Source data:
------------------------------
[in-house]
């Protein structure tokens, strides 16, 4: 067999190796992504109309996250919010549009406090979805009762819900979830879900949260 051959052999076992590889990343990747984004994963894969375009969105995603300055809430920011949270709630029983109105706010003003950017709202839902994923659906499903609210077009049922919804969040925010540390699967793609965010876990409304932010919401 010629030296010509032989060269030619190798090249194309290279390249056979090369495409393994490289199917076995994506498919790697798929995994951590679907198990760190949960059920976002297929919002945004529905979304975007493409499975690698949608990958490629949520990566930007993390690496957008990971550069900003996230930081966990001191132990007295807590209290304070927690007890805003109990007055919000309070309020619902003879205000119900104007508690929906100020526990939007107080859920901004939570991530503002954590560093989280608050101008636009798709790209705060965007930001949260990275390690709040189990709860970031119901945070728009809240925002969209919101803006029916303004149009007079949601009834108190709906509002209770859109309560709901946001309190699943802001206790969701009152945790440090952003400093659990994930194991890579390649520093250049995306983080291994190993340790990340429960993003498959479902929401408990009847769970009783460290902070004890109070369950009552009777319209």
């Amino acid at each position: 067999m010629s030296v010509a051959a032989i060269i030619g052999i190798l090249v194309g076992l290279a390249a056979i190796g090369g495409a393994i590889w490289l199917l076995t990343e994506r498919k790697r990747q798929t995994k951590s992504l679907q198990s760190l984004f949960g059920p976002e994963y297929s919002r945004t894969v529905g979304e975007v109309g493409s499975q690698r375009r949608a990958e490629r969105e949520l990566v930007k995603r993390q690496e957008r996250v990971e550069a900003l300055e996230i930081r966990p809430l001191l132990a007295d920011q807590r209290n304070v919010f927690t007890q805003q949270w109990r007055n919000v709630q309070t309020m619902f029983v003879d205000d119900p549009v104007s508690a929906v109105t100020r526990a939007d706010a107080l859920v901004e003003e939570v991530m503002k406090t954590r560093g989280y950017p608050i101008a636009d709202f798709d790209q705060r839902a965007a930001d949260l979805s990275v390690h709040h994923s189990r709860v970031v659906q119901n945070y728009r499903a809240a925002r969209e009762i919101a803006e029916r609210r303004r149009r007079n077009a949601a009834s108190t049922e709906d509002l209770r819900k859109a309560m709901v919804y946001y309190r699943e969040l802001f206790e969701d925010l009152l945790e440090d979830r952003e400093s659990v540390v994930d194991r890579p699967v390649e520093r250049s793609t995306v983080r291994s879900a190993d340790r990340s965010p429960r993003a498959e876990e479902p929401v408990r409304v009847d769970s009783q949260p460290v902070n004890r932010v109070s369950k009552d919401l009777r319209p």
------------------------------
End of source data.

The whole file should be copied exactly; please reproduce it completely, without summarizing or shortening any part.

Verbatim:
[in-house]
């Protein structure tokens, strides 16, 4: 067999190796992504109309996250919010549009406090979805009762819900979830879900949260 051959052999076992590889990343990747984004994963894969375009969105995603300055809430920011949270709630029983109105706010003003950017709202839902994923659906499903609210077009049922919804969040925010540390699967793609965010876990409304932010919401 010629030296010509032989060269030619190798090249194309290279390249056979090369495409393994490289199917076995994506498919790697798929995994951590679907198990760190949960059920976002297929919002945004529905979304975007493409499975690698949608990958490629949520990566930007993390690496957008990971550069900003996230930081966990001191132990007295807590209290304070927690007890805003109990007055919000309070309020619902003879205000119900104007508690929906100020526990939007107080859920901004939570991530503002954590560093989280608050101008636009798709790209705060965007930001949260990275390690709040189990709860970031119901945070728009809240925002969209919101803006029916303004149009007079949601009834108190709906509002209770859109309560709901946001309190699943802001206790969701009152945790440090952003400093659990994930194991890579390649520093250049995306983080291994190993340790990340429960993003498959479902929401408990009847769970009783460290902070004890109070369950009552009777319209």
């Amino acid at each position: 067999m010629s030296v010509a051959a032989i060269i030619g052999i190798l090249v194309g076992l290279a390249a056979i190796g090369g495409a393994i590889w490289l199917l076995t990343e994506r498919k790697r990747q798929t995994k951590s992504l679907q198990s760190l984004f949960g059920p976002e994963y297929s919002r945004t894969v529905g979304e975007v109309g493409s499975q690698r375009r949608a990958e490629r969105e949520l990566v930007k995603r993390q690496e957008r996250v990971e550069a900003l300055e996230i930081r966990p809430l001191l132990a007295d920011q807590r209290n304070v919010f927690t007890q805003q949270w109990r007055n919000v709630q309070t309020m619902f029983v003879d205000d119900p549009v104007s508690a929906v109105t100020r526990a939007d706010a107080l859920v901004e003003e939570v991530m503002k406090t954590r560093g989280y950017p608050i101008a636009d709202f798709d790209q705060r839902a965007a930001d949260l979805s990275v390690h709040h994923s189990r709860v970031v659906q119901n945070y728009r499903a809240a925002r969209e009762i919101a803006e029916r609210r303004r149009r007079n077009a949601a009834s108190t049922e709906d509002l209770r819900k859109a309560m709901v919804y946001y309190r699943e969040l802001f206790e969701d925010l009152l945790e440090d979830r952003e400093s659990v540390v994930d194991r890579p699967v390649e520093r250049s793609t995306v983080r291994s879900a190993d340790r990340s965010p429960r993003a498959e876990e479902p929401v408990r409304v009847d769970s009783q949260p460290v902070n004890r932010v109070s369950k009552d919401l009777r319209p």